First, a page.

Are Robots the Future of Therapy?

Are Robots the Future of Therapy?

This past week, arguably the most advanced humanoid robot so far to emerge amazed an audience by cracking jokes alongside Devi Sankaree Govender of Carte Blanche at the SAP Now Africa conference in Sandton. Who is this remarkable robot? Sophia is a robot, which has recently been garnering fame all over the world as she works to try and introduce people to the idea of robots being friends. In fact, the robot has a Twitter account and regularly talks publicly and on shows, using its refined machinery to imitate human emotions.

The ‘Uncanny Valley’ Theory

Sophia is constantly working to debunk the idea of the ‘uncanny valley’. This theory comes from Japanese engineer Masahiro Mori who made a hypothesis in 1970 stating that if an object closely resembles a human but isn’t perfect it can cause humans to feel uncomfortable. However looking at Sophia one can’t help but question this. Obviously, she still has a ways to go in terms of being completely interchangeable with an actual human but it’s a possible future. Sophia is also a member of a group of robots in the Loving AI project, which looks to use robots to provide people with unconditional love and comfort.

Will Sophia be the Answer To Are Robots the Future Of Therapy?

According to this initiatives website, a range of agents do this form of therapy using a variety of techniques including “conversations that adapt to the unique needs of each user while supporting integrative personal and rational development”. The chief scientist at the Hong Kong robotics firm Hanson Robotics, which happens to be the birthplace of Sophia, said to CNBC that its OpenCog software that allows Sophia to respond to humans efficiently as if she herself has experience in being a human. Goetzel is aiming for this technology to reach “artificial general intelligence” which essentially means the AIs interactive capability will be on the level of a human. However, his team also acknowledges that they are not even close to that level yet, but it does make you wonder if Sophia will be the answer to are robots the future of therapy?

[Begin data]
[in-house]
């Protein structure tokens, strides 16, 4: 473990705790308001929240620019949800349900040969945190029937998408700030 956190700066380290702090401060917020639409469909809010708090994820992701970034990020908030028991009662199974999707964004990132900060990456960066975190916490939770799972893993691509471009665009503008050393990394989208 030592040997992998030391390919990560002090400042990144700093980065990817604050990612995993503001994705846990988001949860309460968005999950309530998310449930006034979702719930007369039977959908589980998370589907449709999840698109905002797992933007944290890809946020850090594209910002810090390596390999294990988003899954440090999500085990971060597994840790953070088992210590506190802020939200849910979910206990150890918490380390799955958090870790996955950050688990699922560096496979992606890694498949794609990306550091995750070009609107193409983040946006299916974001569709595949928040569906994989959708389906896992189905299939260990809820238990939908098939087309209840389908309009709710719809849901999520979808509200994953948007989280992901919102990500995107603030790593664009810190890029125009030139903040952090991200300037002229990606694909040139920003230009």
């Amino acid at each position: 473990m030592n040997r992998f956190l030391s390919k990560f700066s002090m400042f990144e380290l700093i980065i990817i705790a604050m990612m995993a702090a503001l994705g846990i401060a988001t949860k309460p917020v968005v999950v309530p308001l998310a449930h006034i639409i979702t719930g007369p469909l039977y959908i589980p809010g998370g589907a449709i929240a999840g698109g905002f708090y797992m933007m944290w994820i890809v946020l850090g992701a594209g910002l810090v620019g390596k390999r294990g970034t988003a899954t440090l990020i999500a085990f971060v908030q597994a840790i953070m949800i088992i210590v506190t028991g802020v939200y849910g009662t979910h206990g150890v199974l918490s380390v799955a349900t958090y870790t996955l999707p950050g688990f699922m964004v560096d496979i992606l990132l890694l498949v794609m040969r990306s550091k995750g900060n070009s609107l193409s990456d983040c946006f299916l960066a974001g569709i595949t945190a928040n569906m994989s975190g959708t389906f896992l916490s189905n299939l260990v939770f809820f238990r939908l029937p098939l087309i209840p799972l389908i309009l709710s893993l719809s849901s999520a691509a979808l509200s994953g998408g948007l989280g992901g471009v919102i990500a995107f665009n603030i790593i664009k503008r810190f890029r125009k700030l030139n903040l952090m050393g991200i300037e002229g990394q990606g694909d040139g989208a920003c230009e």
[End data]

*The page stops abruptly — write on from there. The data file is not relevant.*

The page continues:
As a part of the Loving AI programme, a group of volunteers took part in a series of tests, while doing this they were hooked up to devices that monitored their heart rates as they spoke to the AI. Sophia engaged in thoughtful conversations with the group of volunteers while an audience looked on. One website says that one session involved Sophia saying “don’t worry if you’re still conscious of your body, just notice the feeling of spacious emptiness”. Strange words, but it is clear how this type of talking could calm someone and possibly even put them in a hypnotic state. A big part of this projects startup is the idea that certain people may find it considerably easier to confess secrets or deep feelings to a robot, which is incapable of judgment over a human. With Sophia being so lifelike already the potential for this market of therapy definitely looks bright.

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